The former deputy director and spokesman for the Kansas Bureau of Investigation was charged Thursday in Topeka with sexual exploitation of a child and interfering with law enforcement.
By MARK MORRIS and TONY RIZZO
The Kansas City Star
The formal charges accused Kyle G. Smith, 57, of possessing, between Nov. 7 and Nov. 15, an electronic photo of a child under the age of 18 who was “engaging in sexually explicit conduct.”
Prosecutors also alleged that between Nov. 8 and Nov. 15 he interfered with phone and computer evidence to hinder investigators.
A Shawnee County jail official told the Associated Press that Smith was released late Thursday afternoon after posting a $15,000 surety bond.
KBI Director Kirk Thompson appointed Smith as the agency’s deputy director in September 2011. Smith left the agency late in 2013, with a KBI spokesman declining to discuss the departure and telling Topeka reporters that it was a “confidential personnel matter.”
A spokesman for the Shawnee County district attorney declined to elaborate on the charges, but Thompson issued a short statement Thursday night.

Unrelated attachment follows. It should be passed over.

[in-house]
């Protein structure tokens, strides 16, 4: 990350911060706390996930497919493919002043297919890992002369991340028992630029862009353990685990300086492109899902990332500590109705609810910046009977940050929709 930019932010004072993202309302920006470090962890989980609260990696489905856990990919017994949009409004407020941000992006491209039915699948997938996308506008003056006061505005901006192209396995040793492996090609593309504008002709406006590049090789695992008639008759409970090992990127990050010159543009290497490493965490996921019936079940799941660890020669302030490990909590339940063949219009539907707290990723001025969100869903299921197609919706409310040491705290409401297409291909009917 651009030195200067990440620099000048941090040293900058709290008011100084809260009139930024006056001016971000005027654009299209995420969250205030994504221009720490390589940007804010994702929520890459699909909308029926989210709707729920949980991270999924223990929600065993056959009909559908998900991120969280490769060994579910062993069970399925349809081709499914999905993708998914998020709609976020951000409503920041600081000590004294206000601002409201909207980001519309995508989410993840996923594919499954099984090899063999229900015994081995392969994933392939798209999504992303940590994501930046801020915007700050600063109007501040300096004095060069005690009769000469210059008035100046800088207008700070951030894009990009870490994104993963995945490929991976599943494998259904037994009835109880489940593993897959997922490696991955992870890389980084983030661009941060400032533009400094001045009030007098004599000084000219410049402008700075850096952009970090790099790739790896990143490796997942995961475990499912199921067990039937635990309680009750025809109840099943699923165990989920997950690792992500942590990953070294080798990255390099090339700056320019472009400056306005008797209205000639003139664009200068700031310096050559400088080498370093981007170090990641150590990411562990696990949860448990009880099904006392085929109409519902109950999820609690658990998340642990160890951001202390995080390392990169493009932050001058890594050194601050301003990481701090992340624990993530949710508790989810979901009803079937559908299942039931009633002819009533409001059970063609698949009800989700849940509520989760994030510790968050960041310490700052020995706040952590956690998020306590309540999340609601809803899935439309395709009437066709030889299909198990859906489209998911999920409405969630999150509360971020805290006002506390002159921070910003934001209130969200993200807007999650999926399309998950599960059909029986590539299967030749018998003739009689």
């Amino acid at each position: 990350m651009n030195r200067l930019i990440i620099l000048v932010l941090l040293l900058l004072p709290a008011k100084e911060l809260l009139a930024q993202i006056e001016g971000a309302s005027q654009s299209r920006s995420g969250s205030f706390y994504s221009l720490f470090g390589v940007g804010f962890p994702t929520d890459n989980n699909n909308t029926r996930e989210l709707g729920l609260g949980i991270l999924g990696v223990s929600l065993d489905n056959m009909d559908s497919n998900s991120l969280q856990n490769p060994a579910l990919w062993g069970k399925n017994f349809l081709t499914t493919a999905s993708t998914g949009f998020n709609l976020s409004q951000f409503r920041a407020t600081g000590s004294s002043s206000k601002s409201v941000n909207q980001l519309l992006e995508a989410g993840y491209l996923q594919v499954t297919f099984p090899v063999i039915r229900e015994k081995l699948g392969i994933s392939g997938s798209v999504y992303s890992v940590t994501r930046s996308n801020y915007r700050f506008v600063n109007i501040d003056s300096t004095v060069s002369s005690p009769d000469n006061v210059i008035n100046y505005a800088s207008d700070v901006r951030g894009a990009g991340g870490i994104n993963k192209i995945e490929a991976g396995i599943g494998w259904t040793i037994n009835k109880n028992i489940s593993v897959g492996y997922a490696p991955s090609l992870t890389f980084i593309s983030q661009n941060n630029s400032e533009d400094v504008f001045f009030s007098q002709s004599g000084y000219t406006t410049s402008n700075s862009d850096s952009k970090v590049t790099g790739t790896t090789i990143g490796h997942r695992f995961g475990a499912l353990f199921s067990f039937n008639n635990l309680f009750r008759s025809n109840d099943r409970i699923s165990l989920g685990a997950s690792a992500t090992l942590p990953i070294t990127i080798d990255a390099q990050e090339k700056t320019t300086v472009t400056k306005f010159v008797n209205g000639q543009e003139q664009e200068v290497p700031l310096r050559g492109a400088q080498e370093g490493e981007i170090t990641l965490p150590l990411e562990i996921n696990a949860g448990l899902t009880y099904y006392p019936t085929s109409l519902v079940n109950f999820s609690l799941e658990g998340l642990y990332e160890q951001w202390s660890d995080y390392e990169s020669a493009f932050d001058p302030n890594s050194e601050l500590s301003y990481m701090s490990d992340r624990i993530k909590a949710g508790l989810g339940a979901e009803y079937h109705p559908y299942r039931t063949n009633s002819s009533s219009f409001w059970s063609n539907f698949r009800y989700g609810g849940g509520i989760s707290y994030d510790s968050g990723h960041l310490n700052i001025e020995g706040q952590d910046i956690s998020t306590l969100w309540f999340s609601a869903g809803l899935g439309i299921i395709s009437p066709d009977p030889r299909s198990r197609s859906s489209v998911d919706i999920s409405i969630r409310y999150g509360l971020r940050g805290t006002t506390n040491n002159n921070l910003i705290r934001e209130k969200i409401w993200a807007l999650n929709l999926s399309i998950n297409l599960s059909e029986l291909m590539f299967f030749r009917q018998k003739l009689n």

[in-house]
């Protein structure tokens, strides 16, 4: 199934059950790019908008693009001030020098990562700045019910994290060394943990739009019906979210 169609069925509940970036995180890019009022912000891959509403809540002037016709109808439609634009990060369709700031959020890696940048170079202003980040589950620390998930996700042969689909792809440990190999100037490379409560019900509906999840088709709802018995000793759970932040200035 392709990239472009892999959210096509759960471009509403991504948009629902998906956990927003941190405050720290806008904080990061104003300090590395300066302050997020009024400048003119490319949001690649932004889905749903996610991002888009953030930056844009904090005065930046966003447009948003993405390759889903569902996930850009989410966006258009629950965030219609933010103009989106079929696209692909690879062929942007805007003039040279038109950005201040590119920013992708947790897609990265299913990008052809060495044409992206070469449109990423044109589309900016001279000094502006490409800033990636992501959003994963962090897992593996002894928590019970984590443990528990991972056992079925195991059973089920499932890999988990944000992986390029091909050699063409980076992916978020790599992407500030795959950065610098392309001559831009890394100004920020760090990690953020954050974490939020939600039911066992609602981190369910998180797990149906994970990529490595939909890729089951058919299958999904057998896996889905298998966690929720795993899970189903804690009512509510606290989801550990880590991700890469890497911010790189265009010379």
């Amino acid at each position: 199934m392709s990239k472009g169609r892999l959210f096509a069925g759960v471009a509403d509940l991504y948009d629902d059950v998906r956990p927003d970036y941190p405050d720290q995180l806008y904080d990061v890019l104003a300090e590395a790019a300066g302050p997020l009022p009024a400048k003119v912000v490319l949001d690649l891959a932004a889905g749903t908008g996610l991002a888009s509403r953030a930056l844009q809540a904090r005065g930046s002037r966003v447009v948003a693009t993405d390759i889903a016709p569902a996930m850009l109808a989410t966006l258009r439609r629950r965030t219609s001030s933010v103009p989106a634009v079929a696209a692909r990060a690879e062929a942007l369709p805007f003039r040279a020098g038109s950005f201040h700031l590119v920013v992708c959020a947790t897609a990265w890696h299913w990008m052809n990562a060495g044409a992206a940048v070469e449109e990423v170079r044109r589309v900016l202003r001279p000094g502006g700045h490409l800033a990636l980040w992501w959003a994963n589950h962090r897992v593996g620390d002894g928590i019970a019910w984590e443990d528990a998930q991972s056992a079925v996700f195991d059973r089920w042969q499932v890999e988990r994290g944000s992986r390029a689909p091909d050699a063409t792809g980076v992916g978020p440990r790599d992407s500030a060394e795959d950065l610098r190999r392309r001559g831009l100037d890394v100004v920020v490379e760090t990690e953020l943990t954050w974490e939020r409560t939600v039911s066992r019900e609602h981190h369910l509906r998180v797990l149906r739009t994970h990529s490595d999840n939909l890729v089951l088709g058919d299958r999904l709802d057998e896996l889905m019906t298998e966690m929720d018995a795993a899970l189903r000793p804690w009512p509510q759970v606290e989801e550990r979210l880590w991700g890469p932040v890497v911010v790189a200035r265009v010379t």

“We are saddened and disappointed that a past employee of the Kansas Bureau of Investigation is alleged to have committed the acts charged today...,” Thompson said, adding that agency was withholding further comment on a case that’s “properly before the courts.”
Court records show that prosecutors had identified almost 40 witnesses against Smith, including agents and lab personnel from the KBI and the FBI. The list also includes a witness from the Heart of America Regional Criminal Forensics Laboratory, which specializes in securing electronic evidence in child abuse and exploitation cases.
According to a KBI biography released at the time of his 2011 appointment to the bureau’s senior leadership team, Smith had worked as a prosecutor, law enforcement officer and administrator for 30 years.
Smith received his law degree from the University of Kansas in 1981 and spent six years prosecuting in the Lyon County Attorney’s Office. Emporia is the county seat.
He joined the KBI in 1987 as general counsel, and also was appointed assistant attorney general.
Three years later, Smith received his commission as a law enforcement officer and transferred to a new KBI narcotics strike force.
In 2007, he left the KBI to become the executive director of the National Alliance for Model State Drug Laws. Smith returned to Topeka to work as legal adviser to the Topeka Police Department and joined the attorney general’s office in 2011.
After later rejoining the KBI, he continued to serve as an assistant attorney general.
Kansas Attorney General Derek Schmidt praised Smith on his appointment, saying he and two other new leaders of the bureau were “dedicated law enforcement professionals committed to keeping Kansans safe.”